I’ve always found it odd that when confronted with a person asking/begging for something on the street, some people chose to be “charitable” not by giving the person what they’re asking for but by giving them something else. Usually the situation is that the asker/beggar is asking for money and the “charitable” person is willing to give food but not money. I guess the fear is that the asker/beggar will spend the money on something other than food, and the corresponding belief is that the asker/beggar actually needs food.

But what if the beggar doesn’t need food. What if he needs booze? Alternatively, what if he wants booze and doesn’t care about food. Then has the “charitable” person done anything other than demean and patronize the beggar? Is this a good thing? Is that what either party wants? The charitable person can, perhaps, feel good about what they’ve done. Maybe that’s enough. A lot of charitable people care more about how they feel about what they’ve done then the actual results of what they’ve done. The beggar has some aspect of his self-esteem attacked (maybe not damaged but at least attacked) and doesn’t have the thing which he wanted. Is he any better off for this transaction?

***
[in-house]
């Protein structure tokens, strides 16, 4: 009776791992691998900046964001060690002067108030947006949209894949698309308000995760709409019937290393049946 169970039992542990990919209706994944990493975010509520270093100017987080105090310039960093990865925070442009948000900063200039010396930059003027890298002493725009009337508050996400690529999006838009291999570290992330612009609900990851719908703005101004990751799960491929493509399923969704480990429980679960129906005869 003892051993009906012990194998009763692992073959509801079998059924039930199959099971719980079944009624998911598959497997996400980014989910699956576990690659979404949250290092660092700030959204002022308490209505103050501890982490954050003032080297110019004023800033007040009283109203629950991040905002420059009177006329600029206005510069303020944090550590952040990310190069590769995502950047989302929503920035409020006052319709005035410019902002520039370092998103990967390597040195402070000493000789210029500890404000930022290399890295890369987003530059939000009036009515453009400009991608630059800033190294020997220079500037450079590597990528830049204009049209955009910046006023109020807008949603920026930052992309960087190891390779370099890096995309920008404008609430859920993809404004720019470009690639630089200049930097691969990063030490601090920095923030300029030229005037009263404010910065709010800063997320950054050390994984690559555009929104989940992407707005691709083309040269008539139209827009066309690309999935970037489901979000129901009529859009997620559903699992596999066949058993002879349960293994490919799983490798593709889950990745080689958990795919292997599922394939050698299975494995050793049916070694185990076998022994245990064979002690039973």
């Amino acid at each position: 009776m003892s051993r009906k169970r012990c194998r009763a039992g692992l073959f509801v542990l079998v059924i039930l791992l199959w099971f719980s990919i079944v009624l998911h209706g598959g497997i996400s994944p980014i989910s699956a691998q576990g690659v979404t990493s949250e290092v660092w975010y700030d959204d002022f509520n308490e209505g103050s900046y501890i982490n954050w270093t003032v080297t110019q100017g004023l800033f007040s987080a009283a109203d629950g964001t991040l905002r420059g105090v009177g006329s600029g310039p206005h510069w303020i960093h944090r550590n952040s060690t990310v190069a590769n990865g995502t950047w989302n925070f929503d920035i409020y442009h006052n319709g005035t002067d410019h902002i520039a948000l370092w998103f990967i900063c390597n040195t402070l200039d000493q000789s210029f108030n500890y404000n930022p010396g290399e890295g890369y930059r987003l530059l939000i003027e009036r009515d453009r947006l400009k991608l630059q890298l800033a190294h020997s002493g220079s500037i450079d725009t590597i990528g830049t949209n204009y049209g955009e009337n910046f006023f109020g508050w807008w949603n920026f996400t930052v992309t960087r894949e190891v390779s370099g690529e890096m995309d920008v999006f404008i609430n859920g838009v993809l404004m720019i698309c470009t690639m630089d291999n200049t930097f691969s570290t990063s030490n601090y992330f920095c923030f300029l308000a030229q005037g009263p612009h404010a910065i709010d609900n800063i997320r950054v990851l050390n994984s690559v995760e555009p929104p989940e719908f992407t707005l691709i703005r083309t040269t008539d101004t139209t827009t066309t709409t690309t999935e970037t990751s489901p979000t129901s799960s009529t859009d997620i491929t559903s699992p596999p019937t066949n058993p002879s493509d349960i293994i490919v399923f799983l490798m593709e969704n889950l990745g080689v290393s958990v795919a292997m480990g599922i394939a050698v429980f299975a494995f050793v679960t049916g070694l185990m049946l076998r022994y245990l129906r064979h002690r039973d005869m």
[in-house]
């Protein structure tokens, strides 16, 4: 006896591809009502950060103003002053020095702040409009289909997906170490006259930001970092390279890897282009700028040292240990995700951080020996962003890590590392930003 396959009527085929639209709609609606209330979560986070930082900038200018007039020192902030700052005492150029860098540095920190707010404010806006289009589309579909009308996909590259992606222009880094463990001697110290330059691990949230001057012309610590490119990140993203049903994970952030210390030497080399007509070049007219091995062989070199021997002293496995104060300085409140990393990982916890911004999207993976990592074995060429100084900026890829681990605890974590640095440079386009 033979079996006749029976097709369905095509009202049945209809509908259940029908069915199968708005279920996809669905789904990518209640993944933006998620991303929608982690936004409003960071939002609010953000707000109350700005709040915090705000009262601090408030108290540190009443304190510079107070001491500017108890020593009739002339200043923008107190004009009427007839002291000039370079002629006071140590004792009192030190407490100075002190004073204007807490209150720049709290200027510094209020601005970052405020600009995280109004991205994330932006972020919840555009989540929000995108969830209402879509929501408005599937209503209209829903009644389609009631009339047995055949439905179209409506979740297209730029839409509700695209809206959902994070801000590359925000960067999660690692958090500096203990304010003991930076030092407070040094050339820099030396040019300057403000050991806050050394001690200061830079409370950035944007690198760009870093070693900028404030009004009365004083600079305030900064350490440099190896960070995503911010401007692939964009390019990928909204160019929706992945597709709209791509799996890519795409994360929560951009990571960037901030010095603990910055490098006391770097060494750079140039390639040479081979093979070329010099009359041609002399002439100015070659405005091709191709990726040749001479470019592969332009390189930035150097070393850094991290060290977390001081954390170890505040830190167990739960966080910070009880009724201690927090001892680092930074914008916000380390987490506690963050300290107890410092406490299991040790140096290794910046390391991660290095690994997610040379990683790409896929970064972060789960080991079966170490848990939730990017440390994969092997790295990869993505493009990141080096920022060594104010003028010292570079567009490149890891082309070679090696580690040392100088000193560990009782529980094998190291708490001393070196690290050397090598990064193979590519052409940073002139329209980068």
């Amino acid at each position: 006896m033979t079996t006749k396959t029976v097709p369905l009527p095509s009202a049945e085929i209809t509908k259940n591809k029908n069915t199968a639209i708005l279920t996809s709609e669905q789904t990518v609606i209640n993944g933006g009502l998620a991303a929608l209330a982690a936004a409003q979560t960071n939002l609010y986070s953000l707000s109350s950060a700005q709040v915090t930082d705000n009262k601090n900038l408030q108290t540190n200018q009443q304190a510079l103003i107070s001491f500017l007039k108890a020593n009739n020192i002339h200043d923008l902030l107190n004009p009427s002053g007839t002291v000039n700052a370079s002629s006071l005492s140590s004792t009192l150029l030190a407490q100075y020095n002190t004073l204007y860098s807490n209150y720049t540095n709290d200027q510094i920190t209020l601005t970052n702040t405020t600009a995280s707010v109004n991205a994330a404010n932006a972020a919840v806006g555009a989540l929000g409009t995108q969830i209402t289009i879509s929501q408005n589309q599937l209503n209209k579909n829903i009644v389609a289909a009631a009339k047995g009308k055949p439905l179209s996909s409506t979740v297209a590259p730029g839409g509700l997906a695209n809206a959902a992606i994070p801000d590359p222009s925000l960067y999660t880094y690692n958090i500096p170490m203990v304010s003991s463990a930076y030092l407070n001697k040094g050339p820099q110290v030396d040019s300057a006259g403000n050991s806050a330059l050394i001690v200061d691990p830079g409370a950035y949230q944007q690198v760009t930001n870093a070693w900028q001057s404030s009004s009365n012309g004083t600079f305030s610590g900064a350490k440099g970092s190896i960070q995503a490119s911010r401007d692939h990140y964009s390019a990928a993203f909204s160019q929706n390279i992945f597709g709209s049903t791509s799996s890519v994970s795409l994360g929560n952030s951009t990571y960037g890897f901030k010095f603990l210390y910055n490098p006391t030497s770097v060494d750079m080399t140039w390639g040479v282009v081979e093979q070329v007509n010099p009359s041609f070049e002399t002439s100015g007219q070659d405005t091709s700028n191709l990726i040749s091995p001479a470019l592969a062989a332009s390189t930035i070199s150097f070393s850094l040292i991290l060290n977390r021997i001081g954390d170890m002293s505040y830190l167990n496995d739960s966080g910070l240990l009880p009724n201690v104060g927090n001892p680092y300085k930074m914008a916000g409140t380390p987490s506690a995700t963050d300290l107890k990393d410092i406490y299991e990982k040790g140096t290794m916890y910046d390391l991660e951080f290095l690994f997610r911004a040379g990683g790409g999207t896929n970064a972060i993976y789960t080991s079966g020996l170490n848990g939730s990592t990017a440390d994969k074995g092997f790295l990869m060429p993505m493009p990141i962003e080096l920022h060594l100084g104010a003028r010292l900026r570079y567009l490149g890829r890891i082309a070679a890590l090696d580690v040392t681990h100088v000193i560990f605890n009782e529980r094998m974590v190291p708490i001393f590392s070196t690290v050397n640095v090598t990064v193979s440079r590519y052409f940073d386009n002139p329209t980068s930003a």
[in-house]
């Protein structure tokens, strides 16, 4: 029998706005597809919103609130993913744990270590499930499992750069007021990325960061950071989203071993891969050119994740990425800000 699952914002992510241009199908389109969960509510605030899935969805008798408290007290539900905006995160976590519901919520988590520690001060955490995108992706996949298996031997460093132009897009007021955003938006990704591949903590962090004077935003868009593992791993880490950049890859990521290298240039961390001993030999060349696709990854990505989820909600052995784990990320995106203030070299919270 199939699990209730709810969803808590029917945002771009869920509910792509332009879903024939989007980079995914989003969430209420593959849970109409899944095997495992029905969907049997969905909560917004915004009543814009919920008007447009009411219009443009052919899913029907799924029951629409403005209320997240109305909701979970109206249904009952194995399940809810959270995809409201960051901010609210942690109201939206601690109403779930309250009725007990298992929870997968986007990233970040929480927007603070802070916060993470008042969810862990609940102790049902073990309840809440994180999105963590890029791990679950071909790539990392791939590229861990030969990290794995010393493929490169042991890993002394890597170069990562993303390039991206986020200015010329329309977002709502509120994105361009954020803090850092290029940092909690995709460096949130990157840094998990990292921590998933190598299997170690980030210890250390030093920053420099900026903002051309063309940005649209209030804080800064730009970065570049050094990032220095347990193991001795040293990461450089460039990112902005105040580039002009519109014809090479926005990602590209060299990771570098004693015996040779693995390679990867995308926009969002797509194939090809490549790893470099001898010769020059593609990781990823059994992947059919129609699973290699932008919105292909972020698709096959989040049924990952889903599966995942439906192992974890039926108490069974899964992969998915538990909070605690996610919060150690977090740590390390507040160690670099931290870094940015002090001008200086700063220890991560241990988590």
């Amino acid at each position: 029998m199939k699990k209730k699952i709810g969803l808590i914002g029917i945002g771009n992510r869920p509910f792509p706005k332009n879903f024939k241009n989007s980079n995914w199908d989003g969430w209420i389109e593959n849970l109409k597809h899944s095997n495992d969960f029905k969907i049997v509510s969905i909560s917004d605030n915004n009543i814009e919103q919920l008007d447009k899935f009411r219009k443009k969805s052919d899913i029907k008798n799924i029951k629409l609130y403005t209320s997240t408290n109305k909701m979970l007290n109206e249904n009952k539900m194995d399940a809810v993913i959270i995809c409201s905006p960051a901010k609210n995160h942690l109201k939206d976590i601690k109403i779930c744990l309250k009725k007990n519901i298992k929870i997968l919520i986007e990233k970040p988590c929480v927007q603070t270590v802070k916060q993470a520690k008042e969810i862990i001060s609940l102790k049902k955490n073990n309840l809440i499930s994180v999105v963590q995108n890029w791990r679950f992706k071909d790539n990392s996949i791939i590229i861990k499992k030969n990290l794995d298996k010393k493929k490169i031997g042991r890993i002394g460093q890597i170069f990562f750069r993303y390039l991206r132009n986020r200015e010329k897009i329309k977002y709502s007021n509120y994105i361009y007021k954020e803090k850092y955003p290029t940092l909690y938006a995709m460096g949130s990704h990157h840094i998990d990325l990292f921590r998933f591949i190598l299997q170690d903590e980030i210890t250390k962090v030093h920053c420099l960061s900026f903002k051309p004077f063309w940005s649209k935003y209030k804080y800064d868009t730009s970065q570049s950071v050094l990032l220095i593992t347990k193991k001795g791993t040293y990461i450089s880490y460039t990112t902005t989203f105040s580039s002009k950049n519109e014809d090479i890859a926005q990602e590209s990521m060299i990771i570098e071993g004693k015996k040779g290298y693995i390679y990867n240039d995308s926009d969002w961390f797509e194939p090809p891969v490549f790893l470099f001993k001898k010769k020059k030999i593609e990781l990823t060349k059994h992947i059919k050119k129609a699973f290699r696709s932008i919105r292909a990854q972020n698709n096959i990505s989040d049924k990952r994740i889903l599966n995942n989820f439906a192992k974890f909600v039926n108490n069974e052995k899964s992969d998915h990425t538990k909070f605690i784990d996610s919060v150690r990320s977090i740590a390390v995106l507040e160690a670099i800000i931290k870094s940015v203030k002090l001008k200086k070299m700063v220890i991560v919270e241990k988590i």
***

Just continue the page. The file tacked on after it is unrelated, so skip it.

And so it is that Mark Bittman pens another gloriously patronizing and top-down, nanny-state, let-the-government-control-what-you-eat op ed in the Times. He’s talking about limiting what kinds of foods food stamps are allowed to purchase. Namely, he wants to prevent foods with “added sugars” from being purchasable. The fact that these foods are purchased by those with food stamps is telling. It is also ignored by Bittman.

Who cares what the poor want, here is what I’m going to give them. And they’ll like it and they’ll be the better for it. And I will feel good about myself for helping them and solving obesity.

Right, Mark. You go on thinking that. You keep on your high horse there.

Sheila Beal would be proud. Joseph Ivy would be disgusted.

-JD Cross